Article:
5 Must-Do Hikes in Big Bend National Park

These are the 5 hikes in Big Bend National Park that you cannot miss! Big Bend has so much to offer, but make sure the best hikes are on your list.


First time going to Big Bend? Make sure you check out my Ultimate Guide to Big Bend for even more helpful info!

5 Must-Do Hikes in Big Bend National Park

1. Lost Mine Trail


Length: 4.8 Miles

Level of Difficulty: Moderate, with a Strenuous incline in the beginning


The Lost Mine Trail offers sweeping views of the Chisos Mountains comparable to those on the South Rim Trail, with less than half the mileage!

Lost Mine Trail - Big Bend National Park

If you only have time for one trail at Big Bend, I would recommend this one. Hike to the very end of the trail for the best views of the mountains.


There is a small area for parking in front of the trailhead that fills up by 9:00 or 10:00 am on crowded days - make sure you get an early start to get a parking spot or go later in the afternoon. I've heard that the views from the top are stunning just before sunset!


Lost Mine Trail - Big Bend National Park

I hiked this trail on a late June morning and it wasn't too hot - bring plenty of water (2 L) and you'll notice along the trail that there are some shaded areas to rest.


Lost Mine Trail - Big Bend National Park

2. Window Trail


Length: 5.6 Miles

Level of Difficulty: Moderate


This is a unique, must-do hike that starts at the Chisos Basin trailhead and takes you down to the "Window," which frames the desert.


Depending on when you hike the Window Trail, there could be a flowing creek and wet slickrock once you reach the end.

Window Trail - Big Bend National Park

This trail is unique because you work a bit backwards - you descend on the way in and ascend on the way back.

The trail had a flowing stream in October, but it was completely dry when we hiked it the next time in June.


Careful - it can be very slippery once you reach the end!


We hiked this trail once in the morning and once at sunset. It was beautiful at sunset but make sure you allot enough time to make it back to the Chisos Basin before it gets dark!


Hiking in the morning is a great option too - a lot of the trail is shaded as you get further down, but the first mile is completely unshaded, so make sure it isn't too hot when you plan to hike back up.


3. Santa Elena Canyon Trail

Length: 1.7 Miles

Level of Difficulty: Moderate


This is a beautiful, short hike that embodies Big Bend National Park with the Rio Grande running right through the trail.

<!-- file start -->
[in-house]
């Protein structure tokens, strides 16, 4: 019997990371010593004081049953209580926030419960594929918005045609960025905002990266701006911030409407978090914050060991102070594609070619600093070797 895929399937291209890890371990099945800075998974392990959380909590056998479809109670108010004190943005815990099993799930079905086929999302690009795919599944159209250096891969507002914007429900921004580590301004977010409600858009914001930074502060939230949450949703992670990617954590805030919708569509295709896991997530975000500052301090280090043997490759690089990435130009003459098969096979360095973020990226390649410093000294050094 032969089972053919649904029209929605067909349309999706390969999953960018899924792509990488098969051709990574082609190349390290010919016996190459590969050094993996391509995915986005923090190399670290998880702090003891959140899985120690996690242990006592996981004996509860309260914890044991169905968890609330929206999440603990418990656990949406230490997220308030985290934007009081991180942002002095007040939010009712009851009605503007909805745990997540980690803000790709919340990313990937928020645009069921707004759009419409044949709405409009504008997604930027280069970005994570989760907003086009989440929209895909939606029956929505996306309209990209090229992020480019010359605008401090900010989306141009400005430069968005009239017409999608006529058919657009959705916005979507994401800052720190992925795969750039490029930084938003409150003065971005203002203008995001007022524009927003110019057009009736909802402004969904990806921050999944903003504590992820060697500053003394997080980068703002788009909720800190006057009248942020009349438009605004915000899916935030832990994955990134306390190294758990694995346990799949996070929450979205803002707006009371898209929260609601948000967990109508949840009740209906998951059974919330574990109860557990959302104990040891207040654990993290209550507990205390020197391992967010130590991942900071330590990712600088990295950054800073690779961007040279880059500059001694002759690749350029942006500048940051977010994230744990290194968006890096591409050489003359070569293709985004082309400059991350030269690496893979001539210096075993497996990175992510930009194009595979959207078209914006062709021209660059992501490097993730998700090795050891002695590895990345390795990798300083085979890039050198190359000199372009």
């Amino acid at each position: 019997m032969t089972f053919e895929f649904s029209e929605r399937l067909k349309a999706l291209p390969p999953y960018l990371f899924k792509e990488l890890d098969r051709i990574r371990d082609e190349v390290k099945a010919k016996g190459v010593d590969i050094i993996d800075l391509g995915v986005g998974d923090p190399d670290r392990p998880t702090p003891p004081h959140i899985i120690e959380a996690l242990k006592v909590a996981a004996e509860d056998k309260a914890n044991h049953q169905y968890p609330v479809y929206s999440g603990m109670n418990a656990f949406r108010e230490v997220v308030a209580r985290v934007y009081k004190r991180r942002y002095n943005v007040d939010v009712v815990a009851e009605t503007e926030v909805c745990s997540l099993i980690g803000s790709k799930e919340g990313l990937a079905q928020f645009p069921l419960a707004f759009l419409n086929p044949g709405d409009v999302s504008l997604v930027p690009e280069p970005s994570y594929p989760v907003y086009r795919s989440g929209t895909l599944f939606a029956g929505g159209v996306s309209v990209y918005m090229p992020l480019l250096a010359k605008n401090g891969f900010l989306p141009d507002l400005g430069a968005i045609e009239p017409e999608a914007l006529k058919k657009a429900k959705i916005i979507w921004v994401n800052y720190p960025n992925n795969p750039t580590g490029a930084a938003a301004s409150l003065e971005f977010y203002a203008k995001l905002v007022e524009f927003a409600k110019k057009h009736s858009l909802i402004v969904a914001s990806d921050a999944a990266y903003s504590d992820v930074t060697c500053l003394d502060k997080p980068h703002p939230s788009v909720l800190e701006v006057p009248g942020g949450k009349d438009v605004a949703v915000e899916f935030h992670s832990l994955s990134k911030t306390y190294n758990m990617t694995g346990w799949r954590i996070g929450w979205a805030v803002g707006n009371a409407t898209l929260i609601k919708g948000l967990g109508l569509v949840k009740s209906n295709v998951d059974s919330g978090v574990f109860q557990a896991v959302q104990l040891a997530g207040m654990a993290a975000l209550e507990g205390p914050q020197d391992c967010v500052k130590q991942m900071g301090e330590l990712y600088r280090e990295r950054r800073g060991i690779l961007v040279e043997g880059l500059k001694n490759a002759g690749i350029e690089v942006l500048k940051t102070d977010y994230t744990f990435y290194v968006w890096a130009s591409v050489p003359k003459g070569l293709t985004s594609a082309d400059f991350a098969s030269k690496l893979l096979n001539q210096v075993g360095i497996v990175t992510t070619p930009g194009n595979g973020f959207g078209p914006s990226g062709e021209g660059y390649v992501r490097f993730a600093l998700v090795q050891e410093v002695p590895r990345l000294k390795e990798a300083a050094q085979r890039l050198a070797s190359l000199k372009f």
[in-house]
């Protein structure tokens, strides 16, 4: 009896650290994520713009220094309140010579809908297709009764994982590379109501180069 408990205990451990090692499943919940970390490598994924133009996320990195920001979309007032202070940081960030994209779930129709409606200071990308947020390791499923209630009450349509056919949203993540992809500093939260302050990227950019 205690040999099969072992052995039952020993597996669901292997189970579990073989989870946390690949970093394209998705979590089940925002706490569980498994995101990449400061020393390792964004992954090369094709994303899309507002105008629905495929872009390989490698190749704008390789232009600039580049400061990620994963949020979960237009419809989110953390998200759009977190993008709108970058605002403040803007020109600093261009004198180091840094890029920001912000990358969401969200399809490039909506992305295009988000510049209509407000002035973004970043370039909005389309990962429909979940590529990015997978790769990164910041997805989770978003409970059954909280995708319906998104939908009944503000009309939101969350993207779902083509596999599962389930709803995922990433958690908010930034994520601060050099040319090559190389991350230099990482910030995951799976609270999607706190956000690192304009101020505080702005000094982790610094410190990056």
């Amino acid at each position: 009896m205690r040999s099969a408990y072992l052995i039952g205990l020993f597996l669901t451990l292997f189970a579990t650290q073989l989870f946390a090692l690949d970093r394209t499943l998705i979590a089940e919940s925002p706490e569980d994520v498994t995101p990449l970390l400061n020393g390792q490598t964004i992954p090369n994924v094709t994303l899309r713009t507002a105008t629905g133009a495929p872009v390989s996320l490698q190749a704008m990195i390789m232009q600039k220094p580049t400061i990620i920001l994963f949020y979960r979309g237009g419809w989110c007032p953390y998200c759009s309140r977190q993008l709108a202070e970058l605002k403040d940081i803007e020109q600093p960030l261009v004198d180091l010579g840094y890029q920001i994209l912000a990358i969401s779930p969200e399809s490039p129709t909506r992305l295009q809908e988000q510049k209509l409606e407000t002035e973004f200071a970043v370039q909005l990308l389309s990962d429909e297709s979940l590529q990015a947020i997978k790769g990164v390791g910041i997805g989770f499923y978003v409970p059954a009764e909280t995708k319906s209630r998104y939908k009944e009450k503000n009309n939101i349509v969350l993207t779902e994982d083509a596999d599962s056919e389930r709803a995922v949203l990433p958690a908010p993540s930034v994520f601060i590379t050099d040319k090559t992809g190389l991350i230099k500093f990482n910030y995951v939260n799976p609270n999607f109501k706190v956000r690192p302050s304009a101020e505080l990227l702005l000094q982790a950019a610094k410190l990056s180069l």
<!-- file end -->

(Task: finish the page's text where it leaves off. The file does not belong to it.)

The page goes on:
The Santa Elena Canyon trail begins at the end of the Ross Maxwell Scenic Drive (which is another must-do, so you're crossing two things off the list here)!

Santa Elena Canyon Trail - Big Bend National Park

Depending on the season, you may have to actually cross the river to get to the trail. In October, it was up to our calves, but by June it was completely dry.


The further you go in the trail, you'll notice lush vegetation all around you.


In the photo below, the trail begins across the river at the small path opening on the right.


The end of the trail allows for an up-close look at where the canyon walls and river meet


Santa Elena Canyon Trail - Big Bend National Park

The morning is a beautiful time to hike this trail. I try to make sure I catch the sunrise on Ross Maxwell Scenic Drive so I arrive at the Santa Elena Canyon pretty early.


Santa Elena Canyon Trail - Big Bend National Park

4. South Rim Loop + Emory Peak


Length: 15.6 Miles

Level of Difficulty: Strenuous


This is a rewarding day hike that brings you to the tallest peak in Big Bend, ascending over 2,400 feet in a few miles and offering jaw-dropping views along the loop of the endless mountain range.


You can hike just the South Rim Loop, but I recommend adding Emory Peak since it's already along the hike. You can do it! Start this trail at sunrise to ensure you have enough time - it can take anywhere from 6-10 hours.

South Rim Trail and Emory Peak - Big Bend National Park

We did this hike in October and began around 7 am at the Chisos Basin Visitor Center and finished relatively quickly at 12:50pm - just under 6 hours with about 30 min of breaks included.


Here's an overview of what the entire trail looked like, since there are a few different names:

Pinnacles Trail > Emory Peak spur > Boot Canyon > South Rim > Laguna Meadows Trail


South Rim Trail and Emory Peak - Big Bend National Park
Views at the top of Emory Peak
South Rim Trail and Emory Peak - Big Bend National Park
Zach taking a nap once we reached the South Rim Views
South Rim Trail and Emory Peak - Big Bend National Park

The toughest part of this hike was the ascent up to Emory Peak - it was all uphill and in the sun, so I'm glad we ended up doing that part early on in the hike.


By the end of this 16 mile hike, I had the biggest blood blisters on my ankles that I've ever seen... make sure you bring band-aids! All in all, 100% worth it.


Click here a more detailed look at how we hiked the South Rim Loop and Emory Peak in 1 Day.


5. Grapevine Hills Trail


Length: 2.2 Miles

Level of Difficulty: Easy


This is a pleasant, short, family-friendly hike that ends with a small amount of climbing to see the notable "Balanced Rock" formation.

Grapevine Hills Trail - Big Bend National Park

To access this trail, you must drive 7 miles on a dirt road which is typically accessible by all vehicles - you just might have to drive slowly.


This trail is pretty much consistently flat until the end with minimal shade, but that doesn't mean it's not interesting!

Grapevine Hills Trail - Big Bend National Park - Lizard


We did this a very late afternoon in June and luckily it was a little cloudy and not as hot in the afternoon. I'd avoid around 12pm-3pm in the Summer!


Balanced rock once you reach the end!

I hope you enjoy your trip to Big Bend and get to experience some of the best trails they have to offer!